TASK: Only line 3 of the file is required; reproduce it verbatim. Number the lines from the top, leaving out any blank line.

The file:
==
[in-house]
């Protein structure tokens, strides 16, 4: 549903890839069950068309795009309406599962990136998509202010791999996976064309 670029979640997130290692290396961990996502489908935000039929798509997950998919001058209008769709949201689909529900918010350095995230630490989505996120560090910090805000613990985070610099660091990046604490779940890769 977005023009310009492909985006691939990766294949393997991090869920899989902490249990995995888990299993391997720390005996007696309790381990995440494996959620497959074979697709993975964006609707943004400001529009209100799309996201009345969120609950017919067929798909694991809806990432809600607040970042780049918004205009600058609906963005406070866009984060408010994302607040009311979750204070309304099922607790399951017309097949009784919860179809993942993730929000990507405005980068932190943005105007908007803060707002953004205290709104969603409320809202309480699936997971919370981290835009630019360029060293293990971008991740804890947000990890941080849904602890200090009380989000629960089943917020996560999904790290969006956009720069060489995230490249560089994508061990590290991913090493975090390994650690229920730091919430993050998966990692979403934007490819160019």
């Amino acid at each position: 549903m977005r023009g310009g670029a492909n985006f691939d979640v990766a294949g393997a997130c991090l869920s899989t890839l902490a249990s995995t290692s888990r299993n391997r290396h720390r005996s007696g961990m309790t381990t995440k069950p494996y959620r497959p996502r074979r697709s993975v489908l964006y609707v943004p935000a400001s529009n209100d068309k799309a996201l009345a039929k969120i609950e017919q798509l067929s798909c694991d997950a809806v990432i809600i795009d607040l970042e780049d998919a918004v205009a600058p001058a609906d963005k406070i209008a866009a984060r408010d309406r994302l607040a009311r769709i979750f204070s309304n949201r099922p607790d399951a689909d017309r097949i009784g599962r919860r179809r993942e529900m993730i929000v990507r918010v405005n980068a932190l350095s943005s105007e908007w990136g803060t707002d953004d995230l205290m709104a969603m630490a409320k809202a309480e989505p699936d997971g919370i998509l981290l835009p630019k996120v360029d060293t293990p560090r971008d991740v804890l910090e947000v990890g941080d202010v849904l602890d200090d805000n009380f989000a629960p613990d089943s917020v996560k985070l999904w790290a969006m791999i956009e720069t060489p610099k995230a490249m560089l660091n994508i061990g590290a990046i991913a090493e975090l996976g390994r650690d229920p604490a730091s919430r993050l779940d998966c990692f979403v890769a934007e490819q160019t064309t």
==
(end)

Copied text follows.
């Amino acid at each position: 549903m977005r023009g310009g670029a492909n985006f691939d979640v990766a294949g393997a997130c991090l869920s899989t890839l902490a249990s995995t290692s888990r299993n391997r290396h720390r005996s007696g961990m309790t381990t995440k069950p494996y959620r497959p996502r074979r697709s993975v489908l964006y609707v943004p935000a400001s529009n209100d068309k799309a996201l009345a039929k969120i609950e017919q798509l067929s798909c694991d997950a809806v990432i809600i795009d607040l970042e780049d998919a918004v205009a600058p001058a609906d963005k406070i209008a866009a984060r408010d309406r994302l607040a009311r769709i979750f204070s309304n949201r099922p607790d399951a689909d017309r097949i009784g599962r919860r179809r993942e529900m993730i929000v990507r918010v405005n980068a932190l350095s943005s105007e908007w990136g803060t707002d953004d995230l205290m709104a969603m630490a409320k809202a309480e989505p699936d997971g919370i998509l981290l835009p630019k996120v360029d060293t293990p560090r971008d991740v804890l910090e947000v990890g941080d202010v849904l602890d200090d805000n009380f989000a629960p613990d089943s917020v996560k985070l999904w790290a969006m791999i956009e720069t060489p610099k995230a490249m560089l660091n994508i061990g590290a990046i991913a090493e975090l996976g390994r650690d229920p604490a730091s919430r993050l779940d998966c990692f979403v890769a934007e490819q160019t064309t």